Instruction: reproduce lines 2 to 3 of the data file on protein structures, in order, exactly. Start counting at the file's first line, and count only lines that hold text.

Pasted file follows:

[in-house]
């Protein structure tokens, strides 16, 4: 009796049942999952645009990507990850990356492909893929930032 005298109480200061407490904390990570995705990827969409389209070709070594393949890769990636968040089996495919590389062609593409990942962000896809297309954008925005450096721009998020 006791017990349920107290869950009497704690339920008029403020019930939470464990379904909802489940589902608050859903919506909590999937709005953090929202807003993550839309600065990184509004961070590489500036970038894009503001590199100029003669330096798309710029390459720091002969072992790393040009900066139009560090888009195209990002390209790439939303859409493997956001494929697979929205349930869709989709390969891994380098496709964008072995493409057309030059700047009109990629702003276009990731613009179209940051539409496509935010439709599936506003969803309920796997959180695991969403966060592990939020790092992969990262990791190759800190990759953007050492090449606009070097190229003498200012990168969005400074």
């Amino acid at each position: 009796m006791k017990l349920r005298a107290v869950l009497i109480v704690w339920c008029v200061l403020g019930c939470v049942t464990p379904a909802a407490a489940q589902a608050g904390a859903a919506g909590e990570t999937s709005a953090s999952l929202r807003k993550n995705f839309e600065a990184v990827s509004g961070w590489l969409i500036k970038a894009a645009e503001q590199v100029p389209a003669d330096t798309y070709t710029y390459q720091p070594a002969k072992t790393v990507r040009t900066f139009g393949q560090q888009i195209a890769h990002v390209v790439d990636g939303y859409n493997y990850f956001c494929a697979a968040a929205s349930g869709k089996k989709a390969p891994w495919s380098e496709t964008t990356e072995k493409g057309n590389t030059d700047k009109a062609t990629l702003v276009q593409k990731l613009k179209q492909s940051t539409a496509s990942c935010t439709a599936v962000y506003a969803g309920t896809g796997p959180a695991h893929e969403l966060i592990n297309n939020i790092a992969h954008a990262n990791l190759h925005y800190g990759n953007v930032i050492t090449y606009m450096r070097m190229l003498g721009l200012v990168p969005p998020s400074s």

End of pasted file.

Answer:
């Protein structure tokens, strides 16, 4: 009796049942999952645009990507990850990356492909893929930032 005298109480200061407490904390990570995705990827969409389209070709070594393949890769990636968040089996495919590389062609593409990942962000896809297309954008925005450096721009998020 006791017990349920107290869950009497704690339920008029403020019930939470464990379904909802489940589902608050859903919506909590999937709005953090929202807003993550839309600065990184509004961070590489500036970038894009503001590199100029003669330096798309710029390459720091002969072992790393040009900066139009560090888009195209990002390209790439939303859409493997956001494929697979929205349930869709989709390969891994380098496709964008072995493409057309030059700047009109990629702003276009990731613009179209940051539409496509935010439709599936506003969803309920796997959180695991969403966060592990939020790092992969990262990791190759800190990759953007050492090449606009070097190229003498200012990168969005400074």
């Amino acid at each position: 009796m006791k017990l349920r005298a107290v869950l009497i109480v704690w339920c008029v200061l403020g019930c939470v049942t464990p379904a909802a407490a489940q589902a608050g904390a859903a919506g909590e990570t999937s709005a953090s999952l929202r807003k993550n995705f839309e600065a990184v990827s509004g961070w590489l969409i500036k970038a894009a645009e503001q590199v100029p389209a003669d330096t798309y070709t710029y390459q720091p070594a002969k072992t790393v990507r040009t900066f139009g393949q560090q888009i195209a890769h990002v390209v790439d990636g939303y859409n493997y990850f956001c494929a697979a968040a929205s349930g869709k089996k989709a390969p891994w495919s380098e496709t964008t990356e072995k493409g057309n590389t030059d700047k009109a062609t990629l702003v276009q593409k990731l613009k179209q492909s940051t539409a496509s990942c935010t439709a599936v962000y506003a969803g309920t896809g796997p959180a695991h893929e969403l966060i592990n297309n939020i790092a992969h954008a990262n990791l190759h925005y800190g990759n953007v930032i050492t090449y606009m450096r070097m190229l003498g721009l200012v990168p969005p998020s400074s």